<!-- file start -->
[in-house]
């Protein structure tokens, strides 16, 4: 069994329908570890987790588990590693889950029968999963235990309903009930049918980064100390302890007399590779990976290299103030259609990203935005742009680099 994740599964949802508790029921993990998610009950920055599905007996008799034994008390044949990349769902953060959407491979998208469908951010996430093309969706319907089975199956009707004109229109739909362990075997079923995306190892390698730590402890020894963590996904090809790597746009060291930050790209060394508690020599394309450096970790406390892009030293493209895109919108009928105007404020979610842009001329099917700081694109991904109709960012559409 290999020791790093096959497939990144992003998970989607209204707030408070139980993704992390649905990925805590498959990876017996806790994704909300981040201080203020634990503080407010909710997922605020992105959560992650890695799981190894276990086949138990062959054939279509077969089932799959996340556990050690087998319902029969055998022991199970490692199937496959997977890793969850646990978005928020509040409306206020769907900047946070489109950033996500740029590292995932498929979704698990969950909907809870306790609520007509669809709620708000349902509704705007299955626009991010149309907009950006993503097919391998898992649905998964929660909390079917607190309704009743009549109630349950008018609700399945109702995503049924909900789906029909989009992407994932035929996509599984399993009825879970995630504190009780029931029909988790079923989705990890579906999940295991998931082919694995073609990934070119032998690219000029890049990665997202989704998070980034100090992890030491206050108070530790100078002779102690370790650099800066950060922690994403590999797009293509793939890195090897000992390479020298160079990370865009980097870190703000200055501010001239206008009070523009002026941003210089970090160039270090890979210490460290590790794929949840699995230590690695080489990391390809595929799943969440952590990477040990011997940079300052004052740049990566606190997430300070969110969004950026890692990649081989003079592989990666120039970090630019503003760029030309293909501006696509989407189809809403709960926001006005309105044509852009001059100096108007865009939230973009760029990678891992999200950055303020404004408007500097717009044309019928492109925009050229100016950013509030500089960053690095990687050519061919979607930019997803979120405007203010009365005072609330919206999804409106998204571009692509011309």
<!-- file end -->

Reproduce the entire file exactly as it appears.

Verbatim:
[in-house]
């Protein structure tokens, strides 16, 4: 069994329908570890987790588990590693889950029968999963235990309903009930049918980064100390302890007399590779990976290299103030259609990203935005742009680099 994740599964949802508790029921993990998610009950920055599905007996008799034994008390044949990349769902953060959407491979998208469908951010996430093309969706319907089975199956009707004109229109739909362990075997079923995306190892390698730590402890020894963590996904090809790597746009060291930050790209060394508690020599394309450096970790406390892009030293493209895109919108009928105007404020979610842009001329099917700081694109991904109709960012559409 290999020791790093096959497939990144992003998970989607209204707030408070139980993704992390649905990925805590498959990876017996806790994704909300981040201080203020634990503080407010909710997922605020992105959560992650890695799981190894276990086949138990062959054939279509077969089932799959996340556990050690087998319902029969055998022991199970490692199937496959997977890793969850646990978005928020509040409306206020769907900047946070489109950033996500740029590292995932498929979704698990969950909907809870306790609520007509669809709620708000349902509704705007299955626009991010149309907009950006993503097919391998898992649905998964929660909390079917607190309704009743009549109630349950008018609700399945109702995503049924909900789906029909989009992407994932035929996509599984399993009825879970995630504190009780029931029909988790079923989705990890579906999940295991998931082919694995073609990934070119032998690219000029890049990665997202989704998070980034100090992890030491206050108070530790100078002779102690370790650099800066950060922690994403590999797009293509793939890195090897000992390479020298160079990370865009980097870190703000200055501010001239206008009070523009002026941003210089970090160039270090890979210490460290590790794929949840699995230590690695080489990391390809595929799943969440952590990477040990011997940079300052004052740049990566606190997430300070969110969004950026890692990649081989003079592989990666120039970090630019503003760029030309293909501006696509989407189809809403709960926001006005309105044509852009001059100096108007865009939230973009760029990678891992999200950055303020404004408007500097717009044309019928492109925009050229100016950013509030500089960053690095990687050519061919979607930019997803979120405007203010009365005072609330919206999804409106998204571009692509011309």